Sex, Comedy, and Fear

                I love to write but avoid writing sexual scenes and although I’ve some comedic ideas, I’ve yet to pen them. Why? As I begin to write this blog I confess I’m not sure but hope build within that by blog’s end we’ll both understand my phobias better.

                If you’ve ever sat with a friend and poked fun at a horrible movie, you’ve stumbled upon the concept that kept Mystery Science Theater alive for a while. Bad movies, especially horror and sci-fi, can turn into comedy. I’m talking to you, Sharktopus.

Comedy done wrong makes my stomach turn. A genuine response to comedy done well is immediate and difficult to fake. Only in a comedy club, with the help of a witty heckler, have I enjoyed bad comedy. But to have a joke go bad, especially one I’ve invested any effort in, makes me want to shrink back in time to the moment I imagined myself telling it and slap myself in the face. It’s like those kids I knew growing up, they holler for everyone to watch them jump their bike or swing off a rope into the lake. One misstep and the coveted spotlight only magnifies the embarrassing moment. In the proper setting, surrounded by folks that know me, I’m willing to take that risk and I feel up to the challenge. But the written word and water cooler humor are miles apart and I’m unsure what it’ll take for me to jump that gap.

My second writing hurdle I’m reluctant to even mention, but if I never address it I’ll never fully grasp why it vexes me so.

When I write action scenes I delve into each move and counter move of the combatants. For me it mirrors the comic books I grew up with; you go panel by panel and the action unfolds. And yet writing sexual scenes seems so much more voyeuristic and makes me feel uncomfortable even though I’ve personally had more sex than fisticuffs.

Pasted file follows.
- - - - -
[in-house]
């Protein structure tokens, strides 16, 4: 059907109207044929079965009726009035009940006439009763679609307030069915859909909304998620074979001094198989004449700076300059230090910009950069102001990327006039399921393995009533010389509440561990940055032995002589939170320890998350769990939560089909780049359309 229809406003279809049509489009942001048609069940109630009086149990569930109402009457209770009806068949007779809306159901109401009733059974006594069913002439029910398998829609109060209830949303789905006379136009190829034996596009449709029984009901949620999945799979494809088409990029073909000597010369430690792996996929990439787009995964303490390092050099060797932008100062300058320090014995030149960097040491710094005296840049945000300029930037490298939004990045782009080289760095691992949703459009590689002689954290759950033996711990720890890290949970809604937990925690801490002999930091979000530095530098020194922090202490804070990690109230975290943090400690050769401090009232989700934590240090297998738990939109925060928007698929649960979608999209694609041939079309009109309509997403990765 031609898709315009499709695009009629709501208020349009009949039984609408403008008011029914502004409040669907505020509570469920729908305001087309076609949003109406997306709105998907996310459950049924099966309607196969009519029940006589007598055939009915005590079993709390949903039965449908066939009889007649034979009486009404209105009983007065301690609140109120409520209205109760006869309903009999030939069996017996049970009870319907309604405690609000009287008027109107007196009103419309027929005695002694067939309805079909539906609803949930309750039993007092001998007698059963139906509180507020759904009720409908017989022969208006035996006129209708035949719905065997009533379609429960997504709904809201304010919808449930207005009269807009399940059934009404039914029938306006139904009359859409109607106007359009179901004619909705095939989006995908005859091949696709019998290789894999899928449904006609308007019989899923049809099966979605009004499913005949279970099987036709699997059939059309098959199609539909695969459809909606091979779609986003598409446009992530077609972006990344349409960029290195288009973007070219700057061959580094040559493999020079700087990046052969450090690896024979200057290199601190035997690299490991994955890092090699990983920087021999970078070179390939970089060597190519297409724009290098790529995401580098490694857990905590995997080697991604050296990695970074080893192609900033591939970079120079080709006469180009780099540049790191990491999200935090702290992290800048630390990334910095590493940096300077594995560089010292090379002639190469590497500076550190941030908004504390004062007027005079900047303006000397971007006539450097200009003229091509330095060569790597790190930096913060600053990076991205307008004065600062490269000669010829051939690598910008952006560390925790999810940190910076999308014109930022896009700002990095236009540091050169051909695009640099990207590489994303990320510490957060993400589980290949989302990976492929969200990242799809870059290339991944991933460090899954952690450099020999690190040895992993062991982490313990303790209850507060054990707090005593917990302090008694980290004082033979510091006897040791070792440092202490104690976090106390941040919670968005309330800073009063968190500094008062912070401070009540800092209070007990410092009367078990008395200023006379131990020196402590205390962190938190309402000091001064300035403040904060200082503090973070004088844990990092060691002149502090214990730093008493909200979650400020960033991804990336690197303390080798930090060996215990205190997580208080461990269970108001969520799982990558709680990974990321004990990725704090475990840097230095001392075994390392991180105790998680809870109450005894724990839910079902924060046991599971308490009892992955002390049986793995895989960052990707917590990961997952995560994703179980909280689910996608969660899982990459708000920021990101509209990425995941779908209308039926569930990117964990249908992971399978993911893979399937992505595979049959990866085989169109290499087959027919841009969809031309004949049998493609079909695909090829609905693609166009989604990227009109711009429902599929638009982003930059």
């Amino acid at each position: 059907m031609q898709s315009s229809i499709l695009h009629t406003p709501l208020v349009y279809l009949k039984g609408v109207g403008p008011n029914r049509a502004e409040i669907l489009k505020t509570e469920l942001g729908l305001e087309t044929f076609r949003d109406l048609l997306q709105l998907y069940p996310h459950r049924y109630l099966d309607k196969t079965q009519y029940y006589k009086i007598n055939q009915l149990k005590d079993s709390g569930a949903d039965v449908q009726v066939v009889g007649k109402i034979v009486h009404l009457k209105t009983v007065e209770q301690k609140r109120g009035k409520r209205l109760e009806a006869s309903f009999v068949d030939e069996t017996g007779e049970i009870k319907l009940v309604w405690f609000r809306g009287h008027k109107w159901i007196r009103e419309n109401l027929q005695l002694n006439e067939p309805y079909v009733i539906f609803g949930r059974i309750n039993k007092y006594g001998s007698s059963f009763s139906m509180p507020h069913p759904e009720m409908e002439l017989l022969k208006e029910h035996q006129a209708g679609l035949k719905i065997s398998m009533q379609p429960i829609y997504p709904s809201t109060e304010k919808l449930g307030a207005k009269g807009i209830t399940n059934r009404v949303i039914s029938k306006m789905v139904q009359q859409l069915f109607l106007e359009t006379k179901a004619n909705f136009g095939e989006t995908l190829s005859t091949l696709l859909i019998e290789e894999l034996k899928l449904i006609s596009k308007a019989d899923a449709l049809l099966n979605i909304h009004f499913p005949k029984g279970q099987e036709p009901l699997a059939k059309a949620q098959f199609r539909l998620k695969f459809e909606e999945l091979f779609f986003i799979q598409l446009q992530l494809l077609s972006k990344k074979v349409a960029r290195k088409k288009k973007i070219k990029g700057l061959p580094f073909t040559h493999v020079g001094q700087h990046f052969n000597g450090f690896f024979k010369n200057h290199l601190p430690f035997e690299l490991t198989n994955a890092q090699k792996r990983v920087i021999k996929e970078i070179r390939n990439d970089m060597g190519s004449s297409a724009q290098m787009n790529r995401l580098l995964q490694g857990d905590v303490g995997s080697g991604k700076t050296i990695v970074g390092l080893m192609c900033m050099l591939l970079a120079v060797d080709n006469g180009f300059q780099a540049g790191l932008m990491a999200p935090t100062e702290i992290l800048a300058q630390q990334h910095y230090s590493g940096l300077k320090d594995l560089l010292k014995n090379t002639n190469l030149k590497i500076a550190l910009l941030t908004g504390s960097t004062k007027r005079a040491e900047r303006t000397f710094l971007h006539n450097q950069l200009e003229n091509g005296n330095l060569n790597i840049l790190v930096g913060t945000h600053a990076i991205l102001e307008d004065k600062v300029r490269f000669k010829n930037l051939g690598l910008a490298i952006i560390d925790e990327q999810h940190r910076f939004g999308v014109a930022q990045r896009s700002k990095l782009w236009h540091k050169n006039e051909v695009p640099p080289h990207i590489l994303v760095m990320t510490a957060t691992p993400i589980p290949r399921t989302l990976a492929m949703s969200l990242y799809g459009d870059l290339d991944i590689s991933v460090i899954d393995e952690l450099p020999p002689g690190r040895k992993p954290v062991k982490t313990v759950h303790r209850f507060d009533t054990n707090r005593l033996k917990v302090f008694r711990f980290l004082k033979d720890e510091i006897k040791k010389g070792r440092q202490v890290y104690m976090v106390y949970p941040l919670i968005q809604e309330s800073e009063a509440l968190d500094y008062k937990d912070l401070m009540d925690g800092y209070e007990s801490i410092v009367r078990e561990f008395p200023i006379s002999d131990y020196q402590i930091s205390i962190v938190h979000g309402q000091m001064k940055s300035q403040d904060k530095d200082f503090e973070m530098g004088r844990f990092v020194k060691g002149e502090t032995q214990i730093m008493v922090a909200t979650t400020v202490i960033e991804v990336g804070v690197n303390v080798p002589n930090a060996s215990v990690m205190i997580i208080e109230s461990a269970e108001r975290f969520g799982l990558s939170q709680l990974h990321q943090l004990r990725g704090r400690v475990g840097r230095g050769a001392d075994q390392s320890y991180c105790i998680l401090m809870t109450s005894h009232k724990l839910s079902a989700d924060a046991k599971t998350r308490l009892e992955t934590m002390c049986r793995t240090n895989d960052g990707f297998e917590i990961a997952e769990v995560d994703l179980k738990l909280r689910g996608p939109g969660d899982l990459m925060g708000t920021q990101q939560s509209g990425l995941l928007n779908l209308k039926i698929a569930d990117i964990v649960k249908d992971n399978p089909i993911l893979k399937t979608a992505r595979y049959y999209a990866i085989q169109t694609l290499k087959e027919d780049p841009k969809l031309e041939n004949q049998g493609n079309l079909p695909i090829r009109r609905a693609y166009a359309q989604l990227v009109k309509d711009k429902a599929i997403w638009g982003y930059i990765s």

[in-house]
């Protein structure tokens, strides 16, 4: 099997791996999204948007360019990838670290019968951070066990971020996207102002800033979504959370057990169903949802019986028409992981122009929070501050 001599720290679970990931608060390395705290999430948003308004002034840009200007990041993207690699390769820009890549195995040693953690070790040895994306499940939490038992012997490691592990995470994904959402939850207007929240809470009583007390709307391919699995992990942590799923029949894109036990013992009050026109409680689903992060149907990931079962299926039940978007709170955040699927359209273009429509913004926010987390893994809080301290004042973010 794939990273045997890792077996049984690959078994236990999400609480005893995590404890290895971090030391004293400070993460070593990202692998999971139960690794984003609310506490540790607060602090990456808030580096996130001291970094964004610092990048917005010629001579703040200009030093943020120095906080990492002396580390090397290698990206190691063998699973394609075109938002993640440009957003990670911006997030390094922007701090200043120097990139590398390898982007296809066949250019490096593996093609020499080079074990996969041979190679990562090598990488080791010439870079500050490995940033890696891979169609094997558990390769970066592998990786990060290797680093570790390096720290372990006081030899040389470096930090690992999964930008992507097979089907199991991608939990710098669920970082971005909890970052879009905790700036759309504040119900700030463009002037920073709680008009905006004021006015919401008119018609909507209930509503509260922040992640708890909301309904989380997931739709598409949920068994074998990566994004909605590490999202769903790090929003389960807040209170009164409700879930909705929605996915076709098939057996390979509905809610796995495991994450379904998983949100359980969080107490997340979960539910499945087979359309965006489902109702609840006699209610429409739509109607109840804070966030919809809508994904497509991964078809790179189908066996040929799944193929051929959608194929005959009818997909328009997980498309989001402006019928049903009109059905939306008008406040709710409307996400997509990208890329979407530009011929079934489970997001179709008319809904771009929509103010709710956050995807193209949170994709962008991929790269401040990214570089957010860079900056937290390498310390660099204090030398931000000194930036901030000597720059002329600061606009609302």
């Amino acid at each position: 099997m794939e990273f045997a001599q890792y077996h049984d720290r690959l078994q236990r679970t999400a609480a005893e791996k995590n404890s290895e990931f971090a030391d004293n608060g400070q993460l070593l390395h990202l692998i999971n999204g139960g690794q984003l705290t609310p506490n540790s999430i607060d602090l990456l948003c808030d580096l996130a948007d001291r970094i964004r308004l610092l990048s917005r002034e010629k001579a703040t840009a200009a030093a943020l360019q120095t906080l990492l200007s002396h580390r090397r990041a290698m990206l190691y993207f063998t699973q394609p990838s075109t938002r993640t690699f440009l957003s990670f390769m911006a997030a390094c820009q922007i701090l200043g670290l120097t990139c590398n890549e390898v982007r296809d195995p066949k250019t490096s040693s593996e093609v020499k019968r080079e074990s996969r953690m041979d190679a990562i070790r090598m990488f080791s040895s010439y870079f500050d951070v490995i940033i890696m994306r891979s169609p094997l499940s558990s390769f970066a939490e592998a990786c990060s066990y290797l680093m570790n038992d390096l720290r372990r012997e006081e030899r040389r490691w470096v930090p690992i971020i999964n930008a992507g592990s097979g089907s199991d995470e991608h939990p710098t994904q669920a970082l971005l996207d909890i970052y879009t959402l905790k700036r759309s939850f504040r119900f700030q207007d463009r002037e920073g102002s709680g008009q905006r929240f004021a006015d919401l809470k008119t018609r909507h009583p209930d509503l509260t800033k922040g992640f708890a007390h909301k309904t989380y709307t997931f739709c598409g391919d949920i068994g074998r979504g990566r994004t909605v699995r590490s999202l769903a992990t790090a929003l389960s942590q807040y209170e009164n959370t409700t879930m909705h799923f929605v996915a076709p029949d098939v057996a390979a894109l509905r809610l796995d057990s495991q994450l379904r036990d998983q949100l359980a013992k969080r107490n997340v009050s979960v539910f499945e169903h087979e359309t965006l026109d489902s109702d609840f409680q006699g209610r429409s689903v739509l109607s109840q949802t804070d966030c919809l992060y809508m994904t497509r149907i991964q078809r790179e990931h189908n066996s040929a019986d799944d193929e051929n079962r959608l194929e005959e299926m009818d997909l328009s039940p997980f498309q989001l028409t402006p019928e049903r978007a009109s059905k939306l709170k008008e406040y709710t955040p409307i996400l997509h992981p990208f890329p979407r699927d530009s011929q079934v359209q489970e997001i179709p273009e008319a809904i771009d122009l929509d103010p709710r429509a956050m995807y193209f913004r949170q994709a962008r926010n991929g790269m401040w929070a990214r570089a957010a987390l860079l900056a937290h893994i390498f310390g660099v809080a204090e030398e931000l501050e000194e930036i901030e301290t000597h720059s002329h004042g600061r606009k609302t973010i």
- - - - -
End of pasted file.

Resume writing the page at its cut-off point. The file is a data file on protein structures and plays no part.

Writing compresses uneventful or mundane time while it expands those scenes most emotionally charged. Unlike movies, the details leap from the page, into the reader’s imagination, and the two meld into an experience unique for each reader. I had a beta reader come up to me once, very excited about introducing me to a friend of theirs. We shook hands and exchanged pleasantries. As my friend and I walked away, he looked to me anxiously.

“Doesn’t she look like your character, Prinda?”

“Not to me she doesn’t.”

He frowned, amazed we could be reading the same pages and yet not seeing the same woman. Our differences in perceived beauty put our expectations in different spheres. Could my personal experiences in this realm cause me to create a scene compelling only to myself? Will what I write seem weird to people who until that moment considered me part of the ‘normal’ team. I’m not an action hero, nor a sinister villain; and yet as I consider writing sexual scenes I may not condone of or conduct myself, I feel very personally responsible for what I’ve considered to write.

Maybe that’s the crux of my problem; maybe it’s so easy to distance myself from murder, conspiracy, and the like, that I don’t consider any of it as a reflection on my own morals. Maybe when I consider sexual scenes I feel like I’ll embarrass my family and friends, and get a handful of referrals to therapists for my perceived fixations.

Why this cathartic debate now? The easy answer is this; I’ve got two projects, one comical and the other closely tied to sexual tension, which I’ve put off for years. Comedy I can put off forever and not feel too bad, but the other I felt might actually serve a purpose bigger than my phobias warrant keeping locked up.

So now that I’m a whole lot creepier than you might’ve thought before, I’ll slink off into my hermit’s cave and reconsider the benefits of standing in the sunlight.

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